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evolution, diversity, variation, Poeciliidae, behavior
How does negative frequency-dependent selection emerge in populations?
The idea of negative frequency-dependent selection is elegant and simple: Traits are evolutionarily favored when they are rare but disfavored when they become common. This can theoretically lead to oscillations in the ratios of morphs within populations. Unfortunately, there is still little evidence that this process occurs in the wild. The live bearing fish Xenophallus umbratilis exhibits uniquely asymetrical morphology in the male mating structure, called a gonopodium. In this species, the gonopodium terminates with either a dextral (right-handed) or sinistral (left handed) twist, suggesting that mating within this species could be lateralized. Given this unique asymmetry, we propose that X. umbratilis is a candidate species to test for negative frequency-dependent selection.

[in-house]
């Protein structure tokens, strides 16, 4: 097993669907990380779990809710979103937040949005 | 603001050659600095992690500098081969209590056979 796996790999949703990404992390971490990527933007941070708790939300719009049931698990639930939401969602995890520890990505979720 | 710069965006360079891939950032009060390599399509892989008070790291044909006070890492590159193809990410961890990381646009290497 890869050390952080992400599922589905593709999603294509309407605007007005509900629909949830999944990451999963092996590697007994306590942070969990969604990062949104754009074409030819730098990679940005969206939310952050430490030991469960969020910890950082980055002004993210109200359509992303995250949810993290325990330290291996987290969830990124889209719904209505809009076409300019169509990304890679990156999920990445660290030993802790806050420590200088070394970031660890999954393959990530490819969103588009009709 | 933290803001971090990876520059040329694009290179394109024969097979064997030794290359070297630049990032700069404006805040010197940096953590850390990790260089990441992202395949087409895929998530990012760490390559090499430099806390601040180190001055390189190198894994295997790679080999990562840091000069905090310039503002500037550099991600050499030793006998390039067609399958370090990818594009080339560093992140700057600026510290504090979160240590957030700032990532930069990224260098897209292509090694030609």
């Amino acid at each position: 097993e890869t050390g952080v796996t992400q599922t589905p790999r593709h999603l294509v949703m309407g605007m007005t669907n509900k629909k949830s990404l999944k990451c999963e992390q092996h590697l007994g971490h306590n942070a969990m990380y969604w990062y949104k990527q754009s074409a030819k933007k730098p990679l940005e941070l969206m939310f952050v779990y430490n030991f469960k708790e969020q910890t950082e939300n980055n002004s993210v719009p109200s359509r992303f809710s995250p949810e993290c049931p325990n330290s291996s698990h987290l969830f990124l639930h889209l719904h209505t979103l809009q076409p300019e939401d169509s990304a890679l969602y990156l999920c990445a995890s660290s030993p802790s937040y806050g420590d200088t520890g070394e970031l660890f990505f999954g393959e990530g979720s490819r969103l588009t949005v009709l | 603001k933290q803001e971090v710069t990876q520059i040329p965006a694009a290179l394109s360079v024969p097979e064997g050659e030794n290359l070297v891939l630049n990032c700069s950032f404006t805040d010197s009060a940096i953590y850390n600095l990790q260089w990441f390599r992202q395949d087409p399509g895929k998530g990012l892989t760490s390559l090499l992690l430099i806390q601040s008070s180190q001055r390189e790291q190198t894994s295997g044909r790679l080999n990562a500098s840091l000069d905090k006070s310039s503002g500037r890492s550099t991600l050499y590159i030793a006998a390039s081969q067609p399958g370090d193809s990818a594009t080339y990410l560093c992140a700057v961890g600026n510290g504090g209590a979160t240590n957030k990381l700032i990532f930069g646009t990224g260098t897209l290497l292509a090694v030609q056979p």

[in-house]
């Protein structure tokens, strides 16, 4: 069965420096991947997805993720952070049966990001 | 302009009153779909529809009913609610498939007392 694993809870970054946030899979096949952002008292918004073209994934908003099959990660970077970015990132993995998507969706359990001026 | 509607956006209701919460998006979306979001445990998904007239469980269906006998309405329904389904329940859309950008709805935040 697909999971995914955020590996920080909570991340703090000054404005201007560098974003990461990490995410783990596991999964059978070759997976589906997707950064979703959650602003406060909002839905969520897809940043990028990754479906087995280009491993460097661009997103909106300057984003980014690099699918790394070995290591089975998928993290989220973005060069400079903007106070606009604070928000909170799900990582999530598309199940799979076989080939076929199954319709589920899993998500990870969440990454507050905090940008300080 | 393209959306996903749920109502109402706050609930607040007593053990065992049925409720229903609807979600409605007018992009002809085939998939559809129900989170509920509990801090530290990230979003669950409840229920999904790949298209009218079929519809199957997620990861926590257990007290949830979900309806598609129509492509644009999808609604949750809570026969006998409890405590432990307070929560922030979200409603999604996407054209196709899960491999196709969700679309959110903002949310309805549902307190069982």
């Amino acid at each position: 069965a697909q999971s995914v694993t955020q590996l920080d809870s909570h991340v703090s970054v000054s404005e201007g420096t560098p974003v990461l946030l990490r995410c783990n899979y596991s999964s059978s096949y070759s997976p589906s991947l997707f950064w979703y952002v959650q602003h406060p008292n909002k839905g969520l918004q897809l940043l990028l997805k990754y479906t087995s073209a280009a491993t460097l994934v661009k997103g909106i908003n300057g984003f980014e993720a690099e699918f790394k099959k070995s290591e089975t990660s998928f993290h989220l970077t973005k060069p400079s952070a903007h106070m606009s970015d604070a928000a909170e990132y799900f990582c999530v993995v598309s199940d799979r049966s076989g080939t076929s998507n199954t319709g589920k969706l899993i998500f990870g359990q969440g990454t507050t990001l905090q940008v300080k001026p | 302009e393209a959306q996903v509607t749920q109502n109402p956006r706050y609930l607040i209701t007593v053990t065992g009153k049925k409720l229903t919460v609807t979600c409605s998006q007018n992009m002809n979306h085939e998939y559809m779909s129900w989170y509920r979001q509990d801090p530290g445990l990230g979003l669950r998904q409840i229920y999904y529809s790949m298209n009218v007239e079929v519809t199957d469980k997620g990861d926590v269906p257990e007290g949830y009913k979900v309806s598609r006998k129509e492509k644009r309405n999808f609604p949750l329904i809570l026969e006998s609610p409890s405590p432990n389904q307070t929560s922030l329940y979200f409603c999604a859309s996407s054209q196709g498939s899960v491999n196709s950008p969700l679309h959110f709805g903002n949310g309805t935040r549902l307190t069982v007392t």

BYU ScholarsArchive Citation
Johnson, Mary-Elise; Johnson, Erik S.; and Johnson, Jerald B., "Does Negative Frequency-Dependent Selection Maintain Gonopodial Asymmetry in Xenophallus umbratilis?" (2020). Library/Life Sciences Undergraduate Poster Competition 2020. 19.
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